2 vital omnichannel strategies for retailers
It almost goes without saying that modern retail has overtaken physical stores, but a lot has changed since the days when Amazon first appeared on the scene. Consumers today move seamlessly between online and offline, with many complexities online. The most successful retailers can not only compete, but win if they use the following two strategies.
Manage your ads and reputation across all channels
When potential or existing customers try to find you, they will almost certainly do a search. The question is where are they going to look? Your website? Google search? Apple Cards? Find yourself on Instagram? Ad management ensures that you have complete online ads on all major sites and improves your search rankings; you want to show up first when potential customers are looking for what you are offering.
Beyond name, address, and phone number, you need to send menus, photos, and promotions to platforms like Google My Business. According to Yelp, adding more information on average doubles profile views. Rich profiles also improve the ability to convert viewers into buyers when they land on your business profile, providing this dual benefit. Managing your ads can be a tedious task to do manually when you have dozens or hundreds of placements. There are dedicated ad management services and even forward-looking point-of-sale systems that directly manage this through integrations with major local ad providers. List management can be turned into an automated passive activity that “just works” in the background.
Reputation management, the act of creating and monitoring your online reviews, is an equally vital task required to gain new customers. What is the point of having a precise list if it is accompanied by bad reviews? Unsurprisingly, 90% of people look at online reviews before visiting a new business, but what’s even more shocking is that every one-star change in the average online rating will impact revenue up. ‘at 9%. Have a software system that monitors notices on all sites and alerts you to trends that need your attention. Your appointment booking or point-of-sale solution can automatically prompt customers to leave a review. Even if you’ve had a lot of 5-star reviews before, you need to keep up to date because savvy consumers have learned to focus on the latest ones.
Offer the possibility of carrying out transactions through channels
Retailers need to think beyond their website and mobile apps to web search, social media, review sites, digital assistants, texts and instant messaging. These are the channels connecting the modern consumer. While many retailers have done a great job of marketing through these channels, it is more difficult to book and buy from them. Our research indicates that 43% of online appointments are made after hours and 25% of online bookings are through search and social media. Not integrating with Google Reserve or Book through Instagram potentially ignores a quarter of your business, most of which are valuable millennial customers, your future customer base. Modern appointment booking and point-of-sale systems can make it possible to interact and buy from your business across all channels used by your customers.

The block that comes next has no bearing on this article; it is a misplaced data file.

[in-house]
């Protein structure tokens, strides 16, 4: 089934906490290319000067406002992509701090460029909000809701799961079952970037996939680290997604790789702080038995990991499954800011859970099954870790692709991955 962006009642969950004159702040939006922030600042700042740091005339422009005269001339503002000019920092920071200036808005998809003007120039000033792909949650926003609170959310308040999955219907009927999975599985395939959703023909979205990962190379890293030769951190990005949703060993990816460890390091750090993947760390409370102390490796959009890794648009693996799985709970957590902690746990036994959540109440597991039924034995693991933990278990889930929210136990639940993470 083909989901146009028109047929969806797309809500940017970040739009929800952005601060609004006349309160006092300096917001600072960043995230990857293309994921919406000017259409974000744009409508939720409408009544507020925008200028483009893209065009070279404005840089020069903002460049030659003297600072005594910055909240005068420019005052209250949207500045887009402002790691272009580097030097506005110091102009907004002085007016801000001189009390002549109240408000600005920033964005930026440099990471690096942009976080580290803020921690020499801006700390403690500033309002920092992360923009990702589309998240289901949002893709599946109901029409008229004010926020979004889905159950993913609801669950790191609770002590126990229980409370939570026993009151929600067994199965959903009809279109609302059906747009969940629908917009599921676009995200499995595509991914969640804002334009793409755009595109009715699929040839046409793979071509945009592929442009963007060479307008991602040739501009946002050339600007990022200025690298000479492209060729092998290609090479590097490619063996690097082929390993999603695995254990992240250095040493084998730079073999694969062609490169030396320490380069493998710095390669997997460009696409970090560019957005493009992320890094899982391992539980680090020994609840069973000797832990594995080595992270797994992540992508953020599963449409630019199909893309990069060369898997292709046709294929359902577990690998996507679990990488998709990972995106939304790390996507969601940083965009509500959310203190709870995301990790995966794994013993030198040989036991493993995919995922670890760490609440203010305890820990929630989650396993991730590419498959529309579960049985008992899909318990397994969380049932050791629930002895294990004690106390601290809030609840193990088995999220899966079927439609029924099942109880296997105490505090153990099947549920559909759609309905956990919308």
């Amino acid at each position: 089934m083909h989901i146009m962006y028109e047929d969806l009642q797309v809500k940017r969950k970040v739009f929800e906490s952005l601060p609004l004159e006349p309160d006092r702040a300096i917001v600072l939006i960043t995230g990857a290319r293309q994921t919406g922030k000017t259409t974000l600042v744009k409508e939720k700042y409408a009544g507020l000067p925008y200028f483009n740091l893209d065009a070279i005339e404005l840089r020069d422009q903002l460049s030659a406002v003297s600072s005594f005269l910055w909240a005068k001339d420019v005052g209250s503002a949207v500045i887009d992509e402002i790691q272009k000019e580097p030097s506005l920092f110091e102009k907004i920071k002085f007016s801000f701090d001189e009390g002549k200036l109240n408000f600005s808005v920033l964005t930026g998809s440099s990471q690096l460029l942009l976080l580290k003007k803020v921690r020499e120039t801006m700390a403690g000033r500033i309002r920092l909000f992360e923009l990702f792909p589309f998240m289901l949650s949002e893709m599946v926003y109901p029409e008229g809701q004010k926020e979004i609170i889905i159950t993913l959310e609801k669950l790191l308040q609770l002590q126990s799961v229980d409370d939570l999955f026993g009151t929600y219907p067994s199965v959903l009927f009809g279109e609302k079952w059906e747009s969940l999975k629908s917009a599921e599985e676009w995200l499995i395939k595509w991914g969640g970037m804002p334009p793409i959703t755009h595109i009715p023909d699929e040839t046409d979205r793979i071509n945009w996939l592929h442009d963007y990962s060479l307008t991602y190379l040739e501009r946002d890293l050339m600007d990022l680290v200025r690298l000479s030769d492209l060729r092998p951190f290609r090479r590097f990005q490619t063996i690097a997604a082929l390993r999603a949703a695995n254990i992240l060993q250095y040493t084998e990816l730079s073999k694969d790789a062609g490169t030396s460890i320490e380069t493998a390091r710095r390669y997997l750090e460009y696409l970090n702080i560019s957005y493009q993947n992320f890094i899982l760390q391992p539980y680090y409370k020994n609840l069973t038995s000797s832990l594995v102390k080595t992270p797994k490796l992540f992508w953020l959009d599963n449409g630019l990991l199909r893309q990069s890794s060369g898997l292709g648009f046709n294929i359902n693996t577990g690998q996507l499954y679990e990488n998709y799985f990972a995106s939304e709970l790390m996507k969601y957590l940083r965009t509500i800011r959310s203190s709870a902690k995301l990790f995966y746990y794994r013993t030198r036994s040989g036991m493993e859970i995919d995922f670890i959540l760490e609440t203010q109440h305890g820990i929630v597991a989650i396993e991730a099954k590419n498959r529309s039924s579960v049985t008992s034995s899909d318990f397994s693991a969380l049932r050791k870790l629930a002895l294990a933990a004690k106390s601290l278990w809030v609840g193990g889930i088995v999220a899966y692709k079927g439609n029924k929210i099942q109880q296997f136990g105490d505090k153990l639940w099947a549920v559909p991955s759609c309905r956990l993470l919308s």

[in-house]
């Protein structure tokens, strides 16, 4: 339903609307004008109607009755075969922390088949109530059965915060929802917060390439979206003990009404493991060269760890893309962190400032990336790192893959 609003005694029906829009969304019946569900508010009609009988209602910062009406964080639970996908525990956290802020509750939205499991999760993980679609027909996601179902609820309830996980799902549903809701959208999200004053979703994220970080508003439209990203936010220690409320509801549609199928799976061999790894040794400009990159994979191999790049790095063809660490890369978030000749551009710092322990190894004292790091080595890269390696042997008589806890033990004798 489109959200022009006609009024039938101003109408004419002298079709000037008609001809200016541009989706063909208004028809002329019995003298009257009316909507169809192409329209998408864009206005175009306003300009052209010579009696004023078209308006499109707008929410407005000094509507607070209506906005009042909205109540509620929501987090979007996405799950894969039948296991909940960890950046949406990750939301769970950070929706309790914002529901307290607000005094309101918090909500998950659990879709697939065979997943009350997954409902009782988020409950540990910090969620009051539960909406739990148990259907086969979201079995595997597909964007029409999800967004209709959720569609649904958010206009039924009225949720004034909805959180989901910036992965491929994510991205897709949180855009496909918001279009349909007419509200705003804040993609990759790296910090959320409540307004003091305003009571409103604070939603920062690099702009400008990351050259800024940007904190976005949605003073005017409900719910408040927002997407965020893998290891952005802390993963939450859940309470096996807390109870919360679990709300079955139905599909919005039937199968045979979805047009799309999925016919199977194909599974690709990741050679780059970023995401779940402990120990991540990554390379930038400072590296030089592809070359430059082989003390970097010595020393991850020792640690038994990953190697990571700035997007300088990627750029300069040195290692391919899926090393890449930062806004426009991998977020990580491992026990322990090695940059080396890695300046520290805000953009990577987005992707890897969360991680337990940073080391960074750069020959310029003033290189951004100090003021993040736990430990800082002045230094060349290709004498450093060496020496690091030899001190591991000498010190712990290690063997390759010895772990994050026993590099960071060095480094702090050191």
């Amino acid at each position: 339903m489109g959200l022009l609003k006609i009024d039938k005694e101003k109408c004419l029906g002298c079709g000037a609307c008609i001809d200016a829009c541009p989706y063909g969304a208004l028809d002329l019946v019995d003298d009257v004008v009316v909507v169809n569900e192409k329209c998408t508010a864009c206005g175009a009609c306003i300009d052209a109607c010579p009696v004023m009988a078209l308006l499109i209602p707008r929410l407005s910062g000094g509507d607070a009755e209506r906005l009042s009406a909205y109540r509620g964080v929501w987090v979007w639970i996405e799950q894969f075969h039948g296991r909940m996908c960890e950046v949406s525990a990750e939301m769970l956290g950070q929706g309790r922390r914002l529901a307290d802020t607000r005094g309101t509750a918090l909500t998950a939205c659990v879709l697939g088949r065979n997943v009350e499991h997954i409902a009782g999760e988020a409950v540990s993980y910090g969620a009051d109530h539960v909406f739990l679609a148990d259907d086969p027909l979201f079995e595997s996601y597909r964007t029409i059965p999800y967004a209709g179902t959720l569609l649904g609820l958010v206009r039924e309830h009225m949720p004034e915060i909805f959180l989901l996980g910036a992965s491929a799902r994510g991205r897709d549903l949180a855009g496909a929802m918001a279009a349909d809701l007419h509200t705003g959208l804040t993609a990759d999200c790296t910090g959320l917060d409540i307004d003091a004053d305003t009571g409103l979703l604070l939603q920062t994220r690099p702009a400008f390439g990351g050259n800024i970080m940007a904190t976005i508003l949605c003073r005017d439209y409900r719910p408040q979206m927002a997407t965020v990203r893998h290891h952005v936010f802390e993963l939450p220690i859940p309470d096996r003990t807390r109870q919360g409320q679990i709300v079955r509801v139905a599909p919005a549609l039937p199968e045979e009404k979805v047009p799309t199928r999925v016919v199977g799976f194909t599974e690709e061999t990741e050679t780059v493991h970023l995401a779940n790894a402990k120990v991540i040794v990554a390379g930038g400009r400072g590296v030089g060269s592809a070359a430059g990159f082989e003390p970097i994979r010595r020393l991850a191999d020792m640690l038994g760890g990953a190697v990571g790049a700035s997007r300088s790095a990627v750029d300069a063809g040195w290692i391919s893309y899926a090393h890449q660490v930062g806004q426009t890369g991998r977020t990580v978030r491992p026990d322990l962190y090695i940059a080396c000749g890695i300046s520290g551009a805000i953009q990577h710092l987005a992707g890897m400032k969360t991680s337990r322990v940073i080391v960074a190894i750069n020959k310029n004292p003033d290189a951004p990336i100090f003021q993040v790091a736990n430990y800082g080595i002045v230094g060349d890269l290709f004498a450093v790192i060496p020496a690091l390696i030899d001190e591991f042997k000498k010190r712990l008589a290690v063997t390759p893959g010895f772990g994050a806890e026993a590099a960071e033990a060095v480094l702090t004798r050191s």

While it may seem overwhelming to manage your business and customer base across so many different channels, this is exactly where intelligently designed software can give you a competitive edge. Next-generation point-of-sale systems use APIs to connect their systems to the larger business ecosystem to create a truly unified experience for your customers.
-Ethan Anderson, Founder and CEO, My time
Ethan is the Founder and CEO of MyTime, a startup that enables consumers to find and book appointments with over 2.5 million businesses nearby. He is also a mentor for 500 startups and an advisor at Apartment List. Previously, he was the co-founder and CEO of Redbeacon, which allowed consumers to request offers for home services. Redbeacon has been supported by companies and won numerous awards including the 2009 TechCrunch50 Grand Prize and Business Insider’s Startup 2010 before being acquired by Home Depot. Prior to Redbeacon, Ethan worked at Google as a product manager for image search and Google Video. Ethan has also held several Internet strategy and marketing positions at The Clorox Company, Buy.com and McKinsey & Company. He graduated with honors from Harvard Business School and Magna Cum Laude from Duke University, where he studied economics and public policy studies.